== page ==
L. Neil Smith's

Number 12, August 14, 1996

Smaller Government, More Regulation?

By Vin Suprynowicz

Special to The Libertarian Enterprise

         Bill Clinton, of course, expects to campaign for re-election (barring any indictments in the immediate family) on the basis of what a fiscal conservative he's been, cutting taxes and reducing the size of the federal workforce and all.
         Under those circumstances, one might expect that branch of the more-power-to-the-bureaucrats movement which now identifies itself as "environmentalist" to be shrieking bloody murder as the EPA and her companion nanny agencies submit weekly requests to Congress to waive or repeal this regulation or that, due to a growing shortage of paper-pushers.
         In fact, this "trimming of the federal workforce" is so much smoke and mirrors. How else could the Environmental Protection Agency imagine it will have the extra personnel to enforce the brand new expansion of "right-to-know" legislation concerning "toxic discharges" that it announced last month -- a law which will now be stretched to cover coal and mine operators, as well?
         Yes, some mines -- particularly gold mines -- do use some toxic chemicals. But mining is already regulated under the Clean Air and Clean Water acts. On top of that, the individual states also impose their own layer of health and safety regulations on such enterprises.
         As Congresswoman Barbara Vucanovich of Nevada says: "I don't think this reporting requirement makes a whole lot of sense. This information is already available from the state of Nevada, which has in place stringent reporting requirements for mining companies."
         So, what are the regulators really up to?
         A vital hint is provided by Jim Lyon, whose "Mineral Policy Center" was a major lobbyist for this latest multiplication of the federal paperwork burden: "The mining industry produces more waste than municipalities and other industries combined," Mr. Lyon told reporters in Washington in early August. "To have an industry producing that much waste exempt from this law is inexcusable."
         Note the underlying assumption -- that everything should be regulated, and any business owner still free in any way had better be ready to explain why.
         The type of law in question -- like so many others -- originally had a very limited purpose: helping consumers who might want to know the stuffing in an imported chair could release toxic gases in a fire. The purchaser, the logic went, had a "right to know," which the statists translated into a "right for us to interpose ourselves in the transaction, whether there was any evidence the seller was keeping dangerous secrets or not."
         So, are those who buy processed gold or coal or borax unaware of dangerous toxins injected into these commodities by the mining industry? Of course not. Here's another law being stretched far beyond the original intent.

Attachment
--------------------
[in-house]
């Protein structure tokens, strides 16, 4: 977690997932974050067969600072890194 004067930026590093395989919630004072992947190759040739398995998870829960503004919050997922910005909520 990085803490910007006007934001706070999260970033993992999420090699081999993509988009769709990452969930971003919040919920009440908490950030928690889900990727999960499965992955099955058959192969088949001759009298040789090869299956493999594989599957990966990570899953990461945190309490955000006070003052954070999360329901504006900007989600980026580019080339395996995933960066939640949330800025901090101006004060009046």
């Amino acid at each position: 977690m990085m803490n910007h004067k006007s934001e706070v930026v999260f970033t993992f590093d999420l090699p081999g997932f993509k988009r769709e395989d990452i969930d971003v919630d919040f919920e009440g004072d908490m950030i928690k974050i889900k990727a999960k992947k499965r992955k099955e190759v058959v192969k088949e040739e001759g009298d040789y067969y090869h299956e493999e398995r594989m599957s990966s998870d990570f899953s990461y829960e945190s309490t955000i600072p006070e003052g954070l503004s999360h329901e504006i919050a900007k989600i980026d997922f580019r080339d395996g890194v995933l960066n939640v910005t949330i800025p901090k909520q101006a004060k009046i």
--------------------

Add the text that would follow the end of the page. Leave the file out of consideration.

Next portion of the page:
But better yet is this business about mines producing "more waste" than all other industries combined.
         That's true -- but only if the sand, dirt and gravel shifted from one place to another in mining operations are considered "waste."
         And that's exactly what this new regulation proposes. A public conditioned to consider "mining wastes" to be dangerous toxins will soon be informed that this mine created so many hundred thousand tons of "toxic wastes," only to be topped by the "toxic output" of someone on the other side of the mountain, when the "toxins" under discussions are nothing but gravel.
         Why? Because that dirt "could contain" lead, asbestos, cadmium, or other hazardous substances, the EPA warns.
         I'm reminded of Philip K. Howard's tour of the Glen-Gery brick factory near Reading, Pa. in the opening pages of his 1994 book "The Death of Common Sense" ($18, Random House), in which he recounts coming upon "a large POISON sign dominating one side of a storage shed filled with bags of something hazardous: It turns out to be sand." The sand -- silica -- was judged a toxin by the Occupational Safety and Health Administration on the basis that the stuff might cause cancer, if you ground enough of it up into dust and then inhaled it ... something no known brickmaker had done since the days when Moses pleaded with Pharaoh for a little more straw.
         Yes, mining can cause environmental damage. It's one of the proper roles of government to discourage such damage, a goal probably best accomplished by facilitating the assertion of private property rights in downstream waters and fisheries, and providing courts in which damage claims can be promptly and inexpensively heard.
         This new proposed regulation does no such thing. Its main purpose is to pile more straw on the camel's back -- in the form of yet more onerous and expensive paperwork requirements -- to make mining less profitable and eventually discourage it altogether, under the cynical guise of "protecting the public."
         Protecting us right into the poorhouse.

Vin Suprynowicz is the assistant editorial page editor of the Las Vegas Review-Journal. The web site for the Suprynowicz column is at http://www.nguworld.com/vindex/. The column is syndicated in the United States and Canada via Mountain Media Syndications, P.O. Box 4422, Las Vegas Nev. 89127.

Imagine a government bent on sharing its sensitive, caring, environmentally friendly ways with an entire universe. Then imagine the army it needs. CLD -- Collective Landing Detachment. Dark military SF. By Victor Milan. From AvoNova.

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